We’ve showed you already how to create a small Angular application with a TypeScript controller from scratch. Here is another TypeScript tutorial in which we demonstrate how to write an Angular controller, a directive and a service.
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Please see my previous article on Using TypeScript with Angular 1.x which should give you a good head start.
As we can see the $scope variable acts as “glue” between the Angular controller and view. It is now, however a very good practice to put all of these variables and methods straight into the $scope as advised in the AngularJS Google Style Guide. Instead we should expose our controller to the scope as a variable using the “controller as” syntax in the view. In the following code chunk we move all variables and methods from the $scope to the controller and update the view to be able to bind to them:
This controller is now looking good, but we still lack the goodness that TypeScript brings to the table – autocomplete, refactoring, “traditional” classes and many more. So let us convert this into TypeScript to get all those perks:
NB! For instructions on how to get the angular.d.ts file check out my previous article on using TypeScript with AngularJS.
Voilà! We now have an Angular controller written as a native TypeScript class that can be easily used in your HTML template!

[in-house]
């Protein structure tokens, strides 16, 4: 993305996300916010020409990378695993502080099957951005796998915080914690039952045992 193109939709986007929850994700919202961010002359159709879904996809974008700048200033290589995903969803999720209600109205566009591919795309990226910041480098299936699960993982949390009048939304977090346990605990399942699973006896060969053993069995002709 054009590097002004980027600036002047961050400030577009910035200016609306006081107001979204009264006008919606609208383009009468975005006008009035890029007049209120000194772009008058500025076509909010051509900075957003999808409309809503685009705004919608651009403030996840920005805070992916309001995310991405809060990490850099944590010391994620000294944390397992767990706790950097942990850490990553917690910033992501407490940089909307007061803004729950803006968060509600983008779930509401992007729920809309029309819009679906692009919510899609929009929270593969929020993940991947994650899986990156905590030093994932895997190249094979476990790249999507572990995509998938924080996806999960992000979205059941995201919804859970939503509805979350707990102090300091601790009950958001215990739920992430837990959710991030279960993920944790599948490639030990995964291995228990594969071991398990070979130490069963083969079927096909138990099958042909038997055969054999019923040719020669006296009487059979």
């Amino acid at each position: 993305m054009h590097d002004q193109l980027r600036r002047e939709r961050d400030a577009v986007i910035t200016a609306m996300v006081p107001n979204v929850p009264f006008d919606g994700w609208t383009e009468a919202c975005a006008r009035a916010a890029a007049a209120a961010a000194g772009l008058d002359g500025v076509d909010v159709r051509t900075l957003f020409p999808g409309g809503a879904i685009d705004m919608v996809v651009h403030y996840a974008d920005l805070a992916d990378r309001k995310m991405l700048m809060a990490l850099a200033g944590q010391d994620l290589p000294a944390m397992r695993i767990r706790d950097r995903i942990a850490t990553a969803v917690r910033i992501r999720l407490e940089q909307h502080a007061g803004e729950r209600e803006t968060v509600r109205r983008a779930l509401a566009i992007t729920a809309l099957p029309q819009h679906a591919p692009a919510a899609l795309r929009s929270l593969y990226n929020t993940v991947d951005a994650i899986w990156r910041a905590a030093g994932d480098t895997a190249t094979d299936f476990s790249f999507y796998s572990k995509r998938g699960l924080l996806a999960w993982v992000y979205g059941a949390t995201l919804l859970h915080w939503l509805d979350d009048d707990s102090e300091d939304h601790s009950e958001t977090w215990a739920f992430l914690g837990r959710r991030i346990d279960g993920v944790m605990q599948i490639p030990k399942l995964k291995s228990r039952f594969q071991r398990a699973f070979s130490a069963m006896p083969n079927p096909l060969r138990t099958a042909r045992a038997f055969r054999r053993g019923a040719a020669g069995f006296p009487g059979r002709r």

Services are even easier than controllers as they represent a simple class that is not directly connected to the user interface. Here is a simple service that keeps the number of button clicks:
Directives are very similar to controllers in many ways. Here is a simple example of a directive that follows the same logic as the Angular controller that we discussed before. We have a controller here for the directive that handles the business logic, thus eliminating the need to add garbage to the $scope variable. In addition we add the SimpleClickCoundService as a dependency and use it in our directive code. The directive’s template and TypeScript code is as follows:
As you can see this directive is intentionally very simplistic in order to keep this TypeScript tutorial focused on the important stuff. The code above demonstrates that it is very easy to encapsulate the directive logic in a single TypeScript class.
In this TypeScript tutorial we’ve demonstrated that there is nothing difficult in writing Angular 1 code with TypeScript. In fact, it’s much easier and definitely more enjoyable, as with TypeScript you get compile-time type checking, better tool support (provided that you are using Visual Studio, Visual Studio Code, JetBrains WebStorm or any other IDE with rich TypeScript support) and all the other perks that TypeScript provides. Happy coding!
You can find the complete source code for this article here. Just follow the instructions in the README file to create an app that uses all of the code presented above.